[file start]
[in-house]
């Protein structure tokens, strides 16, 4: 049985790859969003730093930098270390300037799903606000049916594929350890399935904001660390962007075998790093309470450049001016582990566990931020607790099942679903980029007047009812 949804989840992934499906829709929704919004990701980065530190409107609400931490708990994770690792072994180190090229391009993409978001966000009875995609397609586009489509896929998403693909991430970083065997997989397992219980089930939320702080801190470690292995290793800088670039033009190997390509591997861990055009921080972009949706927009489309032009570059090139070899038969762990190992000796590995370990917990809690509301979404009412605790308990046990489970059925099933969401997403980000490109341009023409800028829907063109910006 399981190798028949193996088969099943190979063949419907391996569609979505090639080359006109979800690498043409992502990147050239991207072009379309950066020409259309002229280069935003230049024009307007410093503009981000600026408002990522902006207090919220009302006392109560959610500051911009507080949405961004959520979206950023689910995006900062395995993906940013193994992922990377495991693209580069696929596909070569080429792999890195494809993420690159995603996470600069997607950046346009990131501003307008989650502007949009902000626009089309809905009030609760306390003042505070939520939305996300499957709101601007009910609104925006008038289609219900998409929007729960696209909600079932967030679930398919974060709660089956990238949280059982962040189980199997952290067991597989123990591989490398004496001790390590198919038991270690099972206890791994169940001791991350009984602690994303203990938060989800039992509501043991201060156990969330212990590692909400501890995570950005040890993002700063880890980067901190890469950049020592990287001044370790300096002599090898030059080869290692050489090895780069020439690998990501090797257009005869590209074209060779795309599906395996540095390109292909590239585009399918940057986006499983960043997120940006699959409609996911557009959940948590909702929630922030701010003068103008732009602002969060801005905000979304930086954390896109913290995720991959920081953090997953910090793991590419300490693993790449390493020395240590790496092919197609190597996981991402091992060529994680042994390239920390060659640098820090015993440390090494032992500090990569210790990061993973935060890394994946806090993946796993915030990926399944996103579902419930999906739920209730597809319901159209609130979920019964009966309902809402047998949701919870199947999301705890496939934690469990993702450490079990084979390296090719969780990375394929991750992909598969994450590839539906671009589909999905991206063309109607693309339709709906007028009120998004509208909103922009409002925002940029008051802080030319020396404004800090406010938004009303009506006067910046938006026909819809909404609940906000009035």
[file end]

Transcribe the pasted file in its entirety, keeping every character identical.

[in-house]
């Protein structure tokens, strides 16, 4: 049985790859969003730093930098270390300037799903606000049916594929350890399935904001660390962007075998790093309470450049001016582990566990931020607790099942679903980029007047009812 949804989840992934499906829709929704919004990701980065530190409107609400931490708990994770690792072994180190090229391009993409978001966000009875995609397609586009489509896929998403693909991430970083065997997989397992219980089930939320702080801190470690292995290793800088670039033009190997390509591997861990055009921080972009949706927009489309032009570059090139070899038969762990190992000796590995370990917990809690509301979404009412605790308990046990489970059925099933969401997403980000490109341009023409800028829907063109910006 399981190798028949193996088969099943190979063949419907391996569609979505090639080359006109979800690498043409992502990147050239991207072009379309950066020409259309002229280069935003230049024009307007410093503009981000600026408002990522902006207090919220009302006392109560959610500051911009507080949405961004959520979206950023689910995006900062395995993906940013193994992922990377495991693209580069696929596909070569080429792999890195494809993420690159995603996470600069997607950046346009990131501003307008989650502007949009902000626009089309809905009030609760306390003042505070939520939305996300499957709101601007009910609104925006008038289609219900998409929007729960696209909600079932967030679930398919974060709660089956990238949280059982962040189980199997952290067991597989123990591989490398004496001790390590198919038991270690099972206890791994169940001791991350009984602690994303203990938060989800039992509501043991201060156990969330212990590692909400501890995570950005040890993002700063880890980067901190890469950049020592990287001044370790300096002599090898030059080869290692050489090895780069020439690998990501090797257009005869590209074209060779795309599906395996540095390109292909590239585009399918940057986006499983960043997120940006699959409609996911557009959940948590909702929630922030701010003068103008732009602002969060801005905000979304930086954390896109913290995720991959920081953090997953910090793991590419300490693993790449390493020395240590790496092919197609190597996981991402091992060529994680042994390239920390060659640098820090015993440390090494032992500090990569210790990061993973935060890394994946806090993946796993915030990926399944996103579902419930999906739920209730597809319901159209609130979920019964009966309902809402047998949701919870199947999301705890496939934690469990993702450490079990084979390296090719969780990375394929991750992909598969994450590839539906671009589909999905991206063309109607693309339709709906007028009120998004509208909103922009409002925002940029008051802080030319020396404004800090406010938004009303009506006067910046938006026909819809909404609940906000009035």